The Department of Transport announced it would increase the mini-bus taxi scrapping allowance from R91 100 to R124 000 per vehicle.
Transport Minister Blade Nzimande on Friday said that his department's intervention would assist in transforming the taxi industry.
Nzimande said government made a firm commitment to use legislation and strategic interventions to professionalise the taxi industry by making it user-friendly for both passengers and operators.
The taxi industry is the largest public transport mode, which is estimated to transport around 15 million commuters per day.
"In light of the above government decided to revise the Taxi Recapitalisation Programme to meet the current and future needs of commuters and to stimulate the economic potential of the industry," Nzimande said. "As part of this programme government hopes to address the challenges facing the scholar and cross boarder operations."
The Revised Taxi Recapitalisation Programme (RTRP) resumed in March 2019 when a new service provider - Anthus Services - was appointed. The company will be responsible for the administration and management of the programme.
In accordance with the Transport Department's mandate, Anthus has established a trading entity - the Taxi Recapitalisation SA (TRSA) - that will implement the programme.
To fulfil the transformation and sustainability requirements of the programme, 60% of the commercial benefits generated by the Taxi Recapitalisation SA operations will flow to the taxi industry.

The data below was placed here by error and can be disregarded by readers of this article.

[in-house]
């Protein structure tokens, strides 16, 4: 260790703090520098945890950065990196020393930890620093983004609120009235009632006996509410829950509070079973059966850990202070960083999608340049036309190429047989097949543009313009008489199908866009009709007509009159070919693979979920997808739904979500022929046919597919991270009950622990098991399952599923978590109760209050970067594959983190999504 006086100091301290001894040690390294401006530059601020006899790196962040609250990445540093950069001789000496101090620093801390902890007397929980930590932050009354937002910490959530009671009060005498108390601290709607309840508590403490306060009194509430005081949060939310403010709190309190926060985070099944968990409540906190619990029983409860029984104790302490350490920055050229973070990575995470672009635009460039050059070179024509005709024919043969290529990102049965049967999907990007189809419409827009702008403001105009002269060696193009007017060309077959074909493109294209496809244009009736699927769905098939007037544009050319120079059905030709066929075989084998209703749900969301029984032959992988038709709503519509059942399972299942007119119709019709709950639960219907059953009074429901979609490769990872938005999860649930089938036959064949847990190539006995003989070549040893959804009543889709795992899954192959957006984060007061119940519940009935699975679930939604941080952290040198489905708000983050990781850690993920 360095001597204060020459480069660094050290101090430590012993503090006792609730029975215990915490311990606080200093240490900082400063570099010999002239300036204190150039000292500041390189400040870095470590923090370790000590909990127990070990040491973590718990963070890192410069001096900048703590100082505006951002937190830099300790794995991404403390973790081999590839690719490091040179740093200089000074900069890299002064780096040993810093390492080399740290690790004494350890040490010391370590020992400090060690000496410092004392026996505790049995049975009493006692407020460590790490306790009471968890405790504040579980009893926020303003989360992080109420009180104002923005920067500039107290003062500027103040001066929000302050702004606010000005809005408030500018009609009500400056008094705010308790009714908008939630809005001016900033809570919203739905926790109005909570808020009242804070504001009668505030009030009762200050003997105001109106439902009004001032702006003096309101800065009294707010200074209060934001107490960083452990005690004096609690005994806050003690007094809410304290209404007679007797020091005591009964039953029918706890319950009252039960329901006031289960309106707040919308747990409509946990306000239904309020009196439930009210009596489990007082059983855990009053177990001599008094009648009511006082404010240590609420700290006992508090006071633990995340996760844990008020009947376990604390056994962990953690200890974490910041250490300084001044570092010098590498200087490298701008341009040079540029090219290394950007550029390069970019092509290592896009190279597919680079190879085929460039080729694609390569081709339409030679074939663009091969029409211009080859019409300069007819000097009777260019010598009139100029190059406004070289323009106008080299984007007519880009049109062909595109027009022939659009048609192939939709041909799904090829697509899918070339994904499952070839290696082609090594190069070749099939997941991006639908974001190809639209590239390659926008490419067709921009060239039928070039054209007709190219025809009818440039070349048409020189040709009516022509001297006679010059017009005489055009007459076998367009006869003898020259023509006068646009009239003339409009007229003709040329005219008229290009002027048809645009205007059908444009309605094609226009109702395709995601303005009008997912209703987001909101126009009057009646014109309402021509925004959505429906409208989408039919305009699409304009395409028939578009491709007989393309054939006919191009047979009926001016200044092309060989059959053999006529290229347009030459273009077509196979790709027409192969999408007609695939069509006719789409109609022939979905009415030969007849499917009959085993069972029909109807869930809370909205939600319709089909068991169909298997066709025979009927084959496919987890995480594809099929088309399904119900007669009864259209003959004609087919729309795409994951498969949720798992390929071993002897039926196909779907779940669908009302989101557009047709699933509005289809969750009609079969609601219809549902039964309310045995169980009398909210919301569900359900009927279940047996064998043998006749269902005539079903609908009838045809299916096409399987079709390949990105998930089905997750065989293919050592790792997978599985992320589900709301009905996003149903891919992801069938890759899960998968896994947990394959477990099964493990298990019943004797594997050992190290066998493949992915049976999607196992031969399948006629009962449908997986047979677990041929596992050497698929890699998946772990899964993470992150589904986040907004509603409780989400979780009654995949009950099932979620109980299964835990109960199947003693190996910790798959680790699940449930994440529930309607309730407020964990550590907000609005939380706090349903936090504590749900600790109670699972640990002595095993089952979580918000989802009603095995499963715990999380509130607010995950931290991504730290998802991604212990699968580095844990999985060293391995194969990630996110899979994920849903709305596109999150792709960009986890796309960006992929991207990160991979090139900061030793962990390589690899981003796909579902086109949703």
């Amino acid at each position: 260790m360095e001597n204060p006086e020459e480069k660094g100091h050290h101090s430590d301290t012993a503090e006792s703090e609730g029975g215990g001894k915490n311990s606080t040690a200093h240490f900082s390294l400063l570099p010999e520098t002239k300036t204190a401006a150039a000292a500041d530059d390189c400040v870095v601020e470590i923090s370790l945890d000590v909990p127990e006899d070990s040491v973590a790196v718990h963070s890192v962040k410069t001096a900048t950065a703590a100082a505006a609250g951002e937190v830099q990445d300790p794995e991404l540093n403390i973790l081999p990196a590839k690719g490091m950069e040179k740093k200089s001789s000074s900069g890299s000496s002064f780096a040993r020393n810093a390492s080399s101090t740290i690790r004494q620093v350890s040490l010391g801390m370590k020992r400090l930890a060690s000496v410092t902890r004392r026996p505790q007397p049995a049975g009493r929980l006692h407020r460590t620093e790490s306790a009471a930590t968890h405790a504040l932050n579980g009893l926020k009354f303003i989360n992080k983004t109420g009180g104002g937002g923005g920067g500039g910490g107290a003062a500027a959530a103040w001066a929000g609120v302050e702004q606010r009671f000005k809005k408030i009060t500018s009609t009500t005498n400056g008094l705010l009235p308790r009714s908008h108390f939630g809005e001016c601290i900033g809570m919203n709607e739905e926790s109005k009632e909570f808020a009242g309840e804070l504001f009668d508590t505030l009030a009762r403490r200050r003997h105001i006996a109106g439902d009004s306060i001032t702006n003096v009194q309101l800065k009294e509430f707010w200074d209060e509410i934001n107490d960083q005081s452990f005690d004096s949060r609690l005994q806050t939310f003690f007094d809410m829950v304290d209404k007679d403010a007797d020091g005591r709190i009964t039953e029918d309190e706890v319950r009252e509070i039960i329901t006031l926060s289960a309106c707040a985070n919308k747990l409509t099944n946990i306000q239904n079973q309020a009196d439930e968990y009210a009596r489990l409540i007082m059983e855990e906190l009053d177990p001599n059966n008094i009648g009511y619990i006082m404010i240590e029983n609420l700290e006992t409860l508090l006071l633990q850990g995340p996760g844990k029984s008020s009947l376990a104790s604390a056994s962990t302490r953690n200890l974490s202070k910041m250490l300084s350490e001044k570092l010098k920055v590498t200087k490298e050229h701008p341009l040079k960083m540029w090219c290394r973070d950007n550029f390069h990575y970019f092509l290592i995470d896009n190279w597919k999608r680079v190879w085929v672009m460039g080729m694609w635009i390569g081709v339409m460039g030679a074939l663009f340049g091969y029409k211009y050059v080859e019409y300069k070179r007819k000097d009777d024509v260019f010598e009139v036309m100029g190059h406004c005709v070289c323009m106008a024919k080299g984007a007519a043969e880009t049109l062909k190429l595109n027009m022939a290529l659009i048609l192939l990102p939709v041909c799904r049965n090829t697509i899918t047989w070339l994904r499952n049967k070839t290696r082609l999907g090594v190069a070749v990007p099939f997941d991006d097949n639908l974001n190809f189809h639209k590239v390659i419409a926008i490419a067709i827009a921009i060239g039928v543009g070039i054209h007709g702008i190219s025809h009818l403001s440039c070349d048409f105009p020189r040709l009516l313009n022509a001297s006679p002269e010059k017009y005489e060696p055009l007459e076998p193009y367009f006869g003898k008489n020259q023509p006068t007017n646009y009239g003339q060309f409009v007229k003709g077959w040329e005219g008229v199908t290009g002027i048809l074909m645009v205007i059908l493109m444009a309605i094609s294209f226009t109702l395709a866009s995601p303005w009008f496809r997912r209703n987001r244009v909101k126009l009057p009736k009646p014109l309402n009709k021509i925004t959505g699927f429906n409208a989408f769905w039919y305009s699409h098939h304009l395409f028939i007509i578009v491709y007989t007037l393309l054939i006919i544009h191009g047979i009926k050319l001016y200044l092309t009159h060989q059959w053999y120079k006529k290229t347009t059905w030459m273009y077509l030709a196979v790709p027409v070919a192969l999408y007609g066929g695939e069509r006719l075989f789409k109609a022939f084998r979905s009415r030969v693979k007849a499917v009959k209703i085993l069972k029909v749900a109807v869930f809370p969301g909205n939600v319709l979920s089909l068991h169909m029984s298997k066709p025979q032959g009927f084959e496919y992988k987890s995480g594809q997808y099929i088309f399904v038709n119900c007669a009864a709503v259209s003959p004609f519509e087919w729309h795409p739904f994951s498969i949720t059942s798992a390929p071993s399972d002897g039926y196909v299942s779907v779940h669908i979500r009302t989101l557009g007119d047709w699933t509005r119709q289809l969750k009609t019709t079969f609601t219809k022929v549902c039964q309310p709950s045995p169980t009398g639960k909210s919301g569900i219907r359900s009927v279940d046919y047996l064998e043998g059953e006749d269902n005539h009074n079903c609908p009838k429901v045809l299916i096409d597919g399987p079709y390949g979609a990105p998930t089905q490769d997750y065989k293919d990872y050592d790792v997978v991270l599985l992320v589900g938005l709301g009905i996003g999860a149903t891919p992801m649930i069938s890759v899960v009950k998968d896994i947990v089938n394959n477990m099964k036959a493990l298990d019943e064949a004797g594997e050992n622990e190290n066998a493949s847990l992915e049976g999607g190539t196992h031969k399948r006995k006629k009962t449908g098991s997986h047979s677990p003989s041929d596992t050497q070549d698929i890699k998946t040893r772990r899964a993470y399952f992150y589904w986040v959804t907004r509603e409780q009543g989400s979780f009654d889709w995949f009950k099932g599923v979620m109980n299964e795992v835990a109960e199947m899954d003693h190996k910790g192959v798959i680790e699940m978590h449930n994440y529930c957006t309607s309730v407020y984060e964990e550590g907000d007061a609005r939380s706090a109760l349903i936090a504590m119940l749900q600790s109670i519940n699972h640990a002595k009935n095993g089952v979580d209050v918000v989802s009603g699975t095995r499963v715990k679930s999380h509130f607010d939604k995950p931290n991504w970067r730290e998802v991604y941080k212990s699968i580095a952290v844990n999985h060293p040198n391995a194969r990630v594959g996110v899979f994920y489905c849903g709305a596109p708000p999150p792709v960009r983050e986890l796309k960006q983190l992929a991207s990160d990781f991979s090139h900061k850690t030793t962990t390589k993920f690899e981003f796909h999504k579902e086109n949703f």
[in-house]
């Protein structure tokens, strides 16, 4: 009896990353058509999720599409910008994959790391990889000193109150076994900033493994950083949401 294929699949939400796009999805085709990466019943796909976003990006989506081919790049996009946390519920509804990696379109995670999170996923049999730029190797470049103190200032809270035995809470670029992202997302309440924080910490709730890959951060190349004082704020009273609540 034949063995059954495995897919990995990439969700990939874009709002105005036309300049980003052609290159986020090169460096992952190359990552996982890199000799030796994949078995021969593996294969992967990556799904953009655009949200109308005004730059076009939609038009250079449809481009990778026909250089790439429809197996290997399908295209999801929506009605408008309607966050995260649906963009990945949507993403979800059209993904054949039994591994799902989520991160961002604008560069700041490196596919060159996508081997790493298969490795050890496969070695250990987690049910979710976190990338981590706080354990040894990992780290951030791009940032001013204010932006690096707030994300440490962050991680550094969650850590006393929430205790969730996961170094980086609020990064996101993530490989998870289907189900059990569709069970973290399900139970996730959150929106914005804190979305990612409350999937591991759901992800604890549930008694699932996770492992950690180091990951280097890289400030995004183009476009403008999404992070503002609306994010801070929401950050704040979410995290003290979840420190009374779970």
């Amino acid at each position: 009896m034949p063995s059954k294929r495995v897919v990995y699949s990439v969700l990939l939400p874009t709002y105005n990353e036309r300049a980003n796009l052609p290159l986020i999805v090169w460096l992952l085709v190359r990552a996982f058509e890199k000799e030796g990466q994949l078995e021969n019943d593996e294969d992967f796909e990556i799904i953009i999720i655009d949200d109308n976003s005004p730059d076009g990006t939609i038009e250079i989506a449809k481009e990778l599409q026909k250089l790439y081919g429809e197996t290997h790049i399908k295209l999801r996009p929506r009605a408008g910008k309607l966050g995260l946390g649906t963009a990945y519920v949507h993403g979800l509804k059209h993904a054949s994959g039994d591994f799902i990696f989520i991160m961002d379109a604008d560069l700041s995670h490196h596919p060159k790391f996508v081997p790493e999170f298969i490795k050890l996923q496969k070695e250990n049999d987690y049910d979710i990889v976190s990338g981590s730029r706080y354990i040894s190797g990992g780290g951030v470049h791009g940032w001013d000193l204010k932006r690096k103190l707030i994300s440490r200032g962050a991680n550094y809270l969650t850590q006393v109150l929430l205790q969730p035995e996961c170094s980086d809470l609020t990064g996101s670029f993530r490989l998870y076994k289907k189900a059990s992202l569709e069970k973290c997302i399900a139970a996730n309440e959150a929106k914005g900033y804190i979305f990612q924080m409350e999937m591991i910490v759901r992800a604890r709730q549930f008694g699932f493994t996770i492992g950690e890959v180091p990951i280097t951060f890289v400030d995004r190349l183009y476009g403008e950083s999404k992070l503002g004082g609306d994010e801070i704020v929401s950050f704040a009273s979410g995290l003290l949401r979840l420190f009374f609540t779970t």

Sites have already been established in all nine provinces to receive applications for the scrapping of old mini-bus taxis.
The minimum requirements for applications to scrap old taxis remain the same as during the previous taxi recapitalisation programmes, Nzimande said.
"It is therefore important that I remind all that the initial target of the Taxi Recapitalisation Programme was to scrap 100 000 old taxi vehicles. This was later adjusted to 135 894 in 2007.
"A total of 72 653 old taxis have been scrapped and a total amount of R4.4bn was paid in scrapping allowances by the end of September 2018."
Nzimande said with the reviewed programme, government is extending the scope beyond the more the balance of 135 894. He believes collaboration in the industry will eliminate existing fierce competition among drivers and encourage responsible driver behaviour and passenger safety.
Collaborative minibus taxi industry
"The collaborative minibus taxi industry ownership and operating models will also promote training and skills development, thus enhancing professionalism and customer service. It will also create wealth for taxi operators by rationalising taxi routes, eradicating overtrading on routes, and thus increasing profitability and sustainability," Nzimande said.
Taxi Recapitalisation SA has already commenced with the process to scrap the illegally converted Toyota panel vans following a report from the Public Protector released on March 27 2019.
In the report, it was found that the Department of Transport failed to to take effective and efficient measures to ensure commuters were safe while travelling in panel vans that were illegally converted into minibus taxis.
Toyota Quantum goods-carrying panel vans, which are meant to carry only three passengers, have through the years been converted into makeshift taxis that could carry around 16 passengers.
As a remedy, Public Protector Busisiwe Mkhwebane said the transport minister should ensure that there is an extensive updated record of the illegally converted vehicles to establish with certainty the number of vehicles that must still be removed from the roads.
About 2353 illegally converted Toyota panel vans were identified by the department as being illegally converted. Of the converted panel vans, 436 were retrofitted.
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